• Italian soldiers wearing sanitary masks patrol Duomo square in downtown Milan, Italy, Monday, Feb. 24, 2020. At least 190 people in Italy’s north have tested positive for the COVID-19 virus and four people have died, including an 84-year-old man who died overnight in Bergamo, the Lombardy regional government reported. (Claudio Furlan/Lapresse via AP) Claudio Furlan

  • A woman wearing a sanitary mask talks on the phone as she walks in the Vittorio Emanuele Gallery shopping arcade, in downtown Milan, Italy, Monday, Feb. 24, 2020. At least 190 people in Italy’s north have tested positive for the COVID-19 virus and four people have died, including an 84-year-old man who died overnight in Bergamo, the Lombardy regional government reported. (Claudio Furlan/Lapresse via AP) Claudio Furlan/LaPresse

  • Tourists wearing sanitary masks move a few steps of dance, in downtown Milan, Italy, Sunday, Feb. 23, 2020. In Lombardy, the hardest-hit region with 90 cases Coronavirus infections, schools and universities were ordered to stay closed in the coming days, and sporting events were canceled. (AP Photo/Antonio Calanni) Antonio Calanni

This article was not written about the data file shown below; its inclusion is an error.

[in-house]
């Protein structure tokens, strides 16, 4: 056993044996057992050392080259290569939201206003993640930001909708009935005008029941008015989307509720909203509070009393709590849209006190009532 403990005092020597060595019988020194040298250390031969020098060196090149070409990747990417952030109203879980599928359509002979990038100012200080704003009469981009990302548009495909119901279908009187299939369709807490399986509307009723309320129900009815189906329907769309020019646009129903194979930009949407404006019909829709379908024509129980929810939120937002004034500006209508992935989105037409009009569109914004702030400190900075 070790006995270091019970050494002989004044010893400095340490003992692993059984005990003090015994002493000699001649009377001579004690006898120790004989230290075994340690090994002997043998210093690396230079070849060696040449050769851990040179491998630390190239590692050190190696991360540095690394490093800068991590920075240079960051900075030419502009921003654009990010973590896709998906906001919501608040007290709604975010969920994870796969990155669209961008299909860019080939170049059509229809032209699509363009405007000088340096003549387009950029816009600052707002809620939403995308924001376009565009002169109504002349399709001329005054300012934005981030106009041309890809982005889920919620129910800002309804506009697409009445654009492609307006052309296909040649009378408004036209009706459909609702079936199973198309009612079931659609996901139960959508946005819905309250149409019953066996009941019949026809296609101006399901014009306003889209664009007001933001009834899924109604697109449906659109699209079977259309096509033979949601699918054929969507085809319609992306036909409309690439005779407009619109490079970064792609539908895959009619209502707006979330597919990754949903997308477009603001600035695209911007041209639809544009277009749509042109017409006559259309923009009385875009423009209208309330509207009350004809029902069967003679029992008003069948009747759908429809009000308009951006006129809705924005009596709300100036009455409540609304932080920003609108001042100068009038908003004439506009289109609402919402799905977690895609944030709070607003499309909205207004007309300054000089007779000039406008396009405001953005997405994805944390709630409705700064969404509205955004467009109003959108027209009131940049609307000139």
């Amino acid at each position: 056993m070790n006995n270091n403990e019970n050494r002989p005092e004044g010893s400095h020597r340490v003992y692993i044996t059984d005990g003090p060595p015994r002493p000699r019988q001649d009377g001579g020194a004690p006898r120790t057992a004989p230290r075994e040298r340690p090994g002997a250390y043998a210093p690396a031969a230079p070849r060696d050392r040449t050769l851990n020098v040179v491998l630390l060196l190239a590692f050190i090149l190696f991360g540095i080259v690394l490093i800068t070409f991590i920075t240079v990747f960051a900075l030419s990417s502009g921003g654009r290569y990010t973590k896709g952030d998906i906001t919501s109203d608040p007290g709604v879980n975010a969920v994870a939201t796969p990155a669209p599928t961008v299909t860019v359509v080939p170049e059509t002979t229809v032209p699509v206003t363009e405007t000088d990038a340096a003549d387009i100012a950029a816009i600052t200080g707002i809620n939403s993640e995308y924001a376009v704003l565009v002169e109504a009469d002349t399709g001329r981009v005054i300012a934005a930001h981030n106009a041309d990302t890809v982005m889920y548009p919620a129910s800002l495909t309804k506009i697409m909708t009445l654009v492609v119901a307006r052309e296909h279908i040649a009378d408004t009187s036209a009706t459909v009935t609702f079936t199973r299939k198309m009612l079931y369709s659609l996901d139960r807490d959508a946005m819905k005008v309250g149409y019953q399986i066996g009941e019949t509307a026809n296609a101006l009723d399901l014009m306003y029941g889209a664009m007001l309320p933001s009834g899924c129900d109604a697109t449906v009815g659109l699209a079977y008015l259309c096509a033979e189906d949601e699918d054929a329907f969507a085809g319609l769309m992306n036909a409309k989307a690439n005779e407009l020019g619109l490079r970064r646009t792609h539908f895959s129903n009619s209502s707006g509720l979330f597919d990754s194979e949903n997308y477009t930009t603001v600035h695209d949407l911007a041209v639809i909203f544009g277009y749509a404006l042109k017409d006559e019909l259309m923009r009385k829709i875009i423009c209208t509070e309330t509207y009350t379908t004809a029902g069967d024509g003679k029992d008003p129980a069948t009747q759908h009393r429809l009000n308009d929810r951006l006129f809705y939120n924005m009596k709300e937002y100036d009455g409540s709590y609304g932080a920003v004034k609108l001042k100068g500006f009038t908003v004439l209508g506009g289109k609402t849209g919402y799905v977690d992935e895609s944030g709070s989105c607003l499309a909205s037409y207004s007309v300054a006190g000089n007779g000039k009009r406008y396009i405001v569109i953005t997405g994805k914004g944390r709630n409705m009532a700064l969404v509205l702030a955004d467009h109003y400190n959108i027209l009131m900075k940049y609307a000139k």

• An aerial view of empty main roads is seen in Daegu, South Korea, Monday, Feb. 24, 2020. South Korea reported another large jump in new virus cases Monday a day after the the president called for "unprecedented, powerful" steps to combat the outbreak that is increasingly confounding attempts to stop the spread. (Kim Hyun-tae/Yonhap via AP) Kim Hyun-tae

  • Workers wearing protective suits spray disinfectant as a precaution against the coronavirus at the National Assembly in Seoul, South Korea, Monday, Feb. 24, 2020. South Korea reported another large jump in new virus cases Monday a day after the the president called for "unprecedented, powerful" steps to combat the outbreak that is increasingly confounding attempts to stop the spread. (AP Photo/Ahn Young-joon) Ahn Young-joon